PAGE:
One of my many minor addictions is checking The Upshot‘s Senate Forecast every day. And it is not the simple thrill of seeing what “today’s number” is. For the record, today’s number is 53%—the Republicans have a 53% chance of retaking the Senate, which The Upshot classifies as a “toss up.”
There is much more, though! They also provide up to date forecasts from five other organizations that do this kind of work. These include the Cook Political Report, which does old fashioned analysis and is never, it would seem, willing to go out on a limb. For example, it says that Montana leans toward Republican Steve Daines and against Democrat John Walsh, even though Walsh’s own mother wouldn’t think he has a shot—barring Daines having a fatal heart attack.
Also on the list is Five Thirty Eight, which is what The Upshot replaced at The New York Times. They tend to agree rather well with The Upshot, but it seems that Nate Silver just isn’t that interested in politics anymore. They don’t run their model all that often.
But the real outlier is The Monkey Cage model, now sadly supported by the Washington Post. It is a political science driven model and it does not paint a rosy picture of the Senate come next year. They currently give the Republicans an 87% chance of taking the Senate.
For a long time, I’ve said that the Democrats have a 50-50 change of keeping the Senate. But I am also a “fundamentals” guy. And political scientists have gotten really good at predicting elections—especially from a long way out. And I have to say that I go along with the fundamentals. It is looking more and more like the Republicans will take the Senate in November. But it is important to remember a two things.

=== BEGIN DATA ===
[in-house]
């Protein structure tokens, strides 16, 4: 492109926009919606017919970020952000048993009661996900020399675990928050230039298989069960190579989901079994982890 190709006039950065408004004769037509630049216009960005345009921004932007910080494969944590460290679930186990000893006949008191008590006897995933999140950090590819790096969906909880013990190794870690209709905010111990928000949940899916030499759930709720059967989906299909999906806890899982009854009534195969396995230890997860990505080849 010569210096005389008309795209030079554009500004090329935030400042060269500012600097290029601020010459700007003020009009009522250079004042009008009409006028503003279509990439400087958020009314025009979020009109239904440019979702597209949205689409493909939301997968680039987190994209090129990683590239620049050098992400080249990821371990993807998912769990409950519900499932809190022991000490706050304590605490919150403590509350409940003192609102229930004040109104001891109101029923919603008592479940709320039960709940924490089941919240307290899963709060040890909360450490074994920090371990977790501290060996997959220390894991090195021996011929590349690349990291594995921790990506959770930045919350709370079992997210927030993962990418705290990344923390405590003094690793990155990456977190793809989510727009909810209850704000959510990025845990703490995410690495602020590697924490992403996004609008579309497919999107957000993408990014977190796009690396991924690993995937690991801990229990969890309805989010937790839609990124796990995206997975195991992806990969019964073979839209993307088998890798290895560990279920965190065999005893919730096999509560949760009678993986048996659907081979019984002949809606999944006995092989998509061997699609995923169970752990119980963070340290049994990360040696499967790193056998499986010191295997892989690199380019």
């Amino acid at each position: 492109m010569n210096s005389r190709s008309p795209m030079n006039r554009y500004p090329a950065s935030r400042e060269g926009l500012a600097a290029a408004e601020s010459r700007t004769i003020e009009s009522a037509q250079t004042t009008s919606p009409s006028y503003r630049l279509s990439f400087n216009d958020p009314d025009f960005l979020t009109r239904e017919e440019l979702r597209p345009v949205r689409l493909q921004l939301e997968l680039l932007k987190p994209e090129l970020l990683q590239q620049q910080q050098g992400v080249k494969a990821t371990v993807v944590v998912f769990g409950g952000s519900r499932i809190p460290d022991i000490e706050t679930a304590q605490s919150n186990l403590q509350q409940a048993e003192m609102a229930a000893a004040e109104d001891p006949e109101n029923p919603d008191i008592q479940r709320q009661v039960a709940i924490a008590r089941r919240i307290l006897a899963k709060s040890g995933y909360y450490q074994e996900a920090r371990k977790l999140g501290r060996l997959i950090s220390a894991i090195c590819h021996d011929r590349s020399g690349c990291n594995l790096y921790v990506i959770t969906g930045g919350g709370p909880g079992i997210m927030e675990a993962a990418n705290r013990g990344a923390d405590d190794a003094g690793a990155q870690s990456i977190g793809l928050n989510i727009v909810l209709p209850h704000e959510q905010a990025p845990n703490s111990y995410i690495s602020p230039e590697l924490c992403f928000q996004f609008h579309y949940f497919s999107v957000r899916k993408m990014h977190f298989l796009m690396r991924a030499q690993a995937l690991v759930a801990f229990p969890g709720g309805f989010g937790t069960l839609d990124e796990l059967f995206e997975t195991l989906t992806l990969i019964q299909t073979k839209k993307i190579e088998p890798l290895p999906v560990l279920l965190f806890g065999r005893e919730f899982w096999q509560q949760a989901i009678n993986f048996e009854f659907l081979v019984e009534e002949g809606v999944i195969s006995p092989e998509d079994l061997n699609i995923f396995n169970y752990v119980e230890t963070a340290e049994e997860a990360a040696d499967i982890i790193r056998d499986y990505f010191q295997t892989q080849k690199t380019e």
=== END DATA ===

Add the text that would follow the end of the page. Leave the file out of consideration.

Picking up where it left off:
First, if they take it, it isn’t going to be a “wave” election. They will have 51 or 52 seats. So it isn’t going to be that big a deal, and they are going to lose the Senate come 2016. Barring a Supreme Court opening, there isn’t likely to be much in the way of change, regardless.
Second, it does not mean that “the people” have turned against Obama or the Democrats or liberalism or anything else. It means that there were roughly twice as many Democrats running for re-election as Republicans. And it also means that angry old rich white people show up to the polls for midterm elections a lot more than calm young poor multi-ethnic people do. Forgive me while I rant for a paragraph.
I am so tired of this idea that Americans are constantly changing their minds about politics. This year they like the Democrats! Next year they like the Republicans! No, no, no! Pretty much year after year, people are the same. They don’t change. All that really changes is who is willing to make the effort to vote. And in this country, we have decided that we don’t believe in a fair democracy. So we make it far easier for rich people to vote than for poor people. So it isn’t even that liberal voters are less inclined to vote, it is just that in general, it is harder for them: they have less time and their polling places are poorly staffed. Regardless, whatever the election result, it doesn’t mean that anything has changed in the mind of the typical American from 2012.
Having ranted that, there is one thing that gives me hope. The Democrats are spending a lot more money this election on efforts to get out the vote. If this works and the electorate looks more like it does during a presidential election, then all the models will be wrong and the Democrats will do much better—almost certainly holding onto the Senate. We will have to see. I’ve been arguing for this for a long time. All this business about attracting the “swing” voter is just madness. You want to know my definition of a swing voter: a Democrat (Republican) who just isn’t yet willing to say he is going to vote for the Democrat (Republican). So the new Democratic approach is a good one. We will have to see how effective they are at it.